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Residential landlord and tenant law update: October 2021

Residential landlord and tenant law update october 2021 bridge law blog banner header image with houses on

A number of temporary legislative changes came into force in the midst of the pandemic to protect tenants from being evicted out of privately rented homes at short notice, given the financial and personal struggles the pandemic has caused. The continuous changes have led to a lot of confusion for both landlords and tenants alike. 

Now, with life beginning to return back to somewhat pre-pandemic norms for many, legislation set out in the Coronavirus Act 2020 (CVA 2020) relating to residential possession proceedings has also been suspended and reverted back to the legislation of pre-pandemic times in England.  

Landlords and tenants alike both need to be aware of the changes that came into effect on the 1st October 2021 in regards to residential possession proceedings, to understand their rights. 

The latest changes suspend paragraphs 5 to 10(1) of Schedule 29 in the CVA 2020, meaning that the minimum notice periods set out in the new versions of  Section 21 and Section 8 notices within the Housing Act 1988 (HA 1988) are back to pre-pandemic timescales. 

The minimum notice periods landlords must give on assured shorthold tenancies are now much shorter again, with current minimum periods at: 

  • Two months notice if serving a Section 21 notice (where no grounds for possession need to be given once the fixed-term agreement has expired). The notice period on a Section 21 notice must also not expire before the end of the fixed term on the tenancy. 
  • Two months if serving a Section 8 notice using grounds of 1, 2, 5, 6, 7, 9 or 16 set out under Section 8 of the HA 1988 in which the notice period must not expire before the end of the fixed term on the tenancy agreement. 
  • Two weeks if serving a Section 8 notice on grounds 8, 10 or 11 (rent arrears) set out under Section 8 of the HA 1988. 
  • Two weeks if serving a Section 8 notice on grounds 3, 4, 7b, 12, 13, 14a, 15 or 17 of anti-social behaviour or by breaking an aspect of the tenancy agreement set out under Section 8 of the HA 1988.
  • One month if serving a Section 8 notice using ground 7a – anti-social behaviour with a conviction set out under Section 8 of the HA 1988. 
  • 24 hours after serving a Section 8 notice using ground 14 set out under Section 8 of the HA 1988 (Discretionary grounds for anti-social behaviour).

It is important to note that landlords must always ensure when serving notice, the latest version of the prescribed forms published by the Government are used and they serve the notice following the correct rules. Failure to use the latest versions of prescribed forms and following the rules on serving a notice can invalidate any notice that has been given.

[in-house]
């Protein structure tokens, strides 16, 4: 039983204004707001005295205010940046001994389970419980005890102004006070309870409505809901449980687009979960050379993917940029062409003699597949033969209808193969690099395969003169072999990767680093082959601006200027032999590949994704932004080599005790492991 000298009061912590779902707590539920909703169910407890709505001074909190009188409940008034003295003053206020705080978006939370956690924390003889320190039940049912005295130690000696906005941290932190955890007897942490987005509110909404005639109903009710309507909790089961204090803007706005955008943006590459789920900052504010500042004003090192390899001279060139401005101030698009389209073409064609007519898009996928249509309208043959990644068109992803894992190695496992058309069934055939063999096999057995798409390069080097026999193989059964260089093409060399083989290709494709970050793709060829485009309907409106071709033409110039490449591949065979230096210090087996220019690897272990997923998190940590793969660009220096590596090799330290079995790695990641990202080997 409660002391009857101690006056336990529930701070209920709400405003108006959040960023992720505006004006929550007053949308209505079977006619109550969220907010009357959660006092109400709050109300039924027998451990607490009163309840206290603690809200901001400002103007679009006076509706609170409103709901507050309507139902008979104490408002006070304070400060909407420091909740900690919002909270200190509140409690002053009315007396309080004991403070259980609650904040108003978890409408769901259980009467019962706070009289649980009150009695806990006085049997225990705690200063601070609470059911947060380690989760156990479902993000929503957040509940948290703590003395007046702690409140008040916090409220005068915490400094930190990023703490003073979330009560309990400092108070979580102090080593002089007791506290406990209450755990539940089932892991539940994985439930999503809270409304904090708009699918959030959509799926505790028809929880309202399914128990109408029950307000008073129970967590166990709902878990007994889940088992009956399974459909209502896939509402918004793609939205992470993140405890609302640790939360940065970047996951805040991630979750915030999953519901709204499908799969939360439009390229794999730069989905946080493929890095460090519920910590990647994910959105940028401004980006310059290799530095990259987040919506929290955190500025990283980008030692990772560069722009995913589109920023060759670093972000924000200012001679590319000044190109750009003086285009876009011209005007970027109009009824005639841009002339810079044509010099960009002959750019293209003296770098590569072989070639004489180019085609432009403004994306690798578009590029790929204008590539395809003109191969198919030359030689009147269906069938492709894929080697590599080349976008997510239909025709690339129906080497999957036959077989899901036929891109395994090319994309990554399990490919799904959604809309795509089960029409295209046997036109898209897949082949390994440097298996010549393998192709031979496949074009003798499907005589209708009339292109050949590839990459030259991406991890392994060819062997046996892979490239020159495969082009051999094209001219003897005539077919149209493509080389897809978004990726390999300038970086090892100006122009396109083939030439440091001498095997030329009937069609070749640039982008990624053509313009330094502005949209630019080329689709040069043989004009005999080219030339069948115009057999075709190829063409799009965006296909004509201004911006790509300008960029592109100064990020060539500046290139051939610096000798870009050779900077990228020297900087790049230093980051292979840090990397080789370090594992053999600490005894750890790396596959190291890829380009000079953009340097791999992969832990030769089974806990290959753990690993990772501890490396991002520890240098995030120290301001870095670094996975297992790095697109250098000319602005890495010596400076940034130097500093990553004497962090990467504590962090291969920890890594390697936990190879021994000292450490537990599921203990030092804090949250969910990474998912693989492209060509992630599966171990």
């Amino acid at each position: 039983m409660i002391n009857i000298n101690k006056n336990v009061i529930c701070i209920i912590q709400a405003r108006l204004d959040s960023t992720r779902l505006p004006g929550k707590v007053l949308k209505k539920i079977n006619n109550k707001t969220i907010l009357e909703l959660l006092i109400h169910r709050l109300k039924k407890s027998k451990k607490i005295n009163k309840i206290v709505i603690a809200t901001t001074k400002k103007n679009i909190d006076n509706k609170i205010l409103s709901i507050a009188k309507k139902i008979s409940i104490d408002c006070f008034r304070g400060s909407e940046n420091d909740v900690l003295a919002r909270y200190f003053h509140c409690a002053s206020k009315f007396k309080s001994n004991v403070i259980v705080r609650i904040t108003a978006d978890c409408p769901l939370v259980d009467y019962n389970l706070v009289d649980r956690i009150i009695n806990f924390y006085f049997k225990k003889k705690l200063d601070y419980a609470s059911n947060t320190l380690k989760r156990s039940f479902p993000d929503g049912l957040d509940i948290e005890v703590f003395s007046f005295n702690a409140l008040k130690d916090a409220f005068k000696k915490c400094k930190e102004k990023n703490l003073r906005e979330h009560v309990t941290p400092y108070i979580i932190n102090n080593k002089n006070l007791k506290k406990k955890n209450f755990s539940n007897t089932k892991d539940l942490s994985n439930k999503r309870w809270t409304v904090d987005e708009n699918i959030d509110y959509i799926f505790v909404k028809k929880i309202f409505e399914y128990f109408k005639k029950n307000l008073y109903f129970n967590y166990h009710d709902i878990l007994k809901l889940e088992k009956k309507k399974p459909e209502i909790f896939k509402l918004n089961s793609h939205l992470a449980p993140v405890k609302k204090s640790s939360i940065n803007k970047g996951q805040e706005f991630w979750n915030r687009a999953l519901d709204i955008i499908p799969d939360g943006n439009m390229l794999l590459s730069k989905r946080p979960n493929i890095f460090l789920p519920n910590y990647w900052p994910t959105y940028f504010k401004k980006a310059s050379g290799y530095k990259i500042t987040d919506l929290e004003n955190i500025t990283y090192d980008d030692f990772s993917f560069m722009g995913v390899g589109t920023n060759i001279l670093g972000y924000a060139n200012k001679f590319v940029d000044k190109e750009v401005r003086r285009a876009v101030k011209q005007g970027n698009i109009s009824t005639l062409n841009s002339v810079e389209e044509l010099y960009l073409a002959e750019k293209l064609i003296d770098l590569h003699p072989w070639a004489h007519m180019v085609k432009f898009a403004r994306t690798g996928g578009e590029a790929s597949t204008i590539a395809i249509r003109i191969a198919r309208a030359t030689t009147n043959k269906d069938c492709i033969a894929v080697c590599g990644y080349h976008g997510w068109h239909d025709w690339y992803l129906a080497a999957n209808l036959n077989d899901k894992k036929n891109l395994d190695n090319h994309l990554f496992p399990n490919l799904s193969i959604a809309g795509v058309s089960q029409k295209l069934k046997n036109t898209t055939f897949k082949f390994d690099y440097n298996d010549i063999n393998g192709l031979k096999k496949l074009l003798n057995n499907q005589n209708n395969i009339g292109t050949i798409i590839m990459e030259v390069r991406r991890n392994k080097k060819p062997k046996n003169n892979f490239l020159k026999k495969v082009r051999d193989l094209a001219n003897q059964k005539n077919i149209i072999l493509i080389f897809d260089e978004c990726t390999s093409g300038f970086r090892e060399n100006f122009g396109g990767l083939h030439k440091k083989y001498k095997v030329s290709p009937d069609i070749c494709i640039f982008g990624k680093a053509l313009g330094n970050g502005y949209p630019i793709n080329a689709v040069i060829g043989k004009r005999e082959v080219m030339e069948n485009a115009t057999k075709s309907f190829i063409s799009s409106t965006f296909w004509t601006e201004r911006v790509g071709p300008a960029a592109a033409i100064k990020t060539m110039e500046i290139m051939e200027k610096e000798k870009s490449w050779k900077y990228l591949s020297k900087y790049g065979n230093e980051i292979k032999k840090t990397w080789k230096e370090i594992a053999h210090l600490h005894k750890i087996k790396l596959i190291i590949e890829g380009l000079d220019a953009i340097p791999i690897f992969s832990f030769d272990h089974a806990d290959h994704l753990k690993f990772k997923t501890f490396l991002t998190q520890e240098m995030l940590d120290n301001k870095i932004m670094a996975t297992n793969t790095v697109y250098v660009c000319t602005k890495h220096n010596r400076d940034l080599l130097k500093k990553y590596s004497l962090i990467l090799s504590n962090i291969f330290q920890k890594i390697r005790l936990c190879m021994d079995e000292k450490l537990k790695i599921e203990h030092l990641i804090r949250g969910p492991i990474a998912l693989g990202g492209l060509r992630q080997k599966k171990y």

Form 3 and Form 6a have both been amended in response to the new changes. Form 3 has also been renamed to “Notice of intention to begin proceedings for possession” which was previously named “Notice seeking possession”.  

Furthermore, supporting information provided in bullet-points in the previous Form 3 is now available in a separate document: Notes for Form 3. Within this document, there is a section “Guidance for tenants” suggesting landlords should also serve these notes with a Form 3. The Department for Levelling Up, Housing & communities has also updated the Notes for Form 6A and its Technical guidance on eviction notices in light of the changes to possession proceedings.

Whilst these changes look set to stay, it is worth noting that the temporary laws have been suspended, by the Amendment and Suspension Regulations, not abolished completely. Therefore if another lockdown happens, the Government still retains the flexibility to impose longer notice periods again until 25 March 2022. It’s worth therefore keeping up to date with any changes that might affect you in future. 

Many landlords have tried to support tenants to find a suitable way forward and avoid possession proceedings during the pandemic. It’s still worth considering where possible, whether landlords can work with tenants to come to an amicable solution that avoids going through possession proceedings, as it has been widely published,  that the pandemic has and is continuing to cause long delays for court hearings and bailiffs dealing with evictions. 

If you’re a landlord or tenant that requires legal advice or assistance on a residential tenancy matter, contact our specialist property team on 01484 442 700 (Holmfirth) or 0161 427 0084 (Marple Bridge). 

Written by Jonathan Cass

Jonathan Cass commercial property & litigation solicitor

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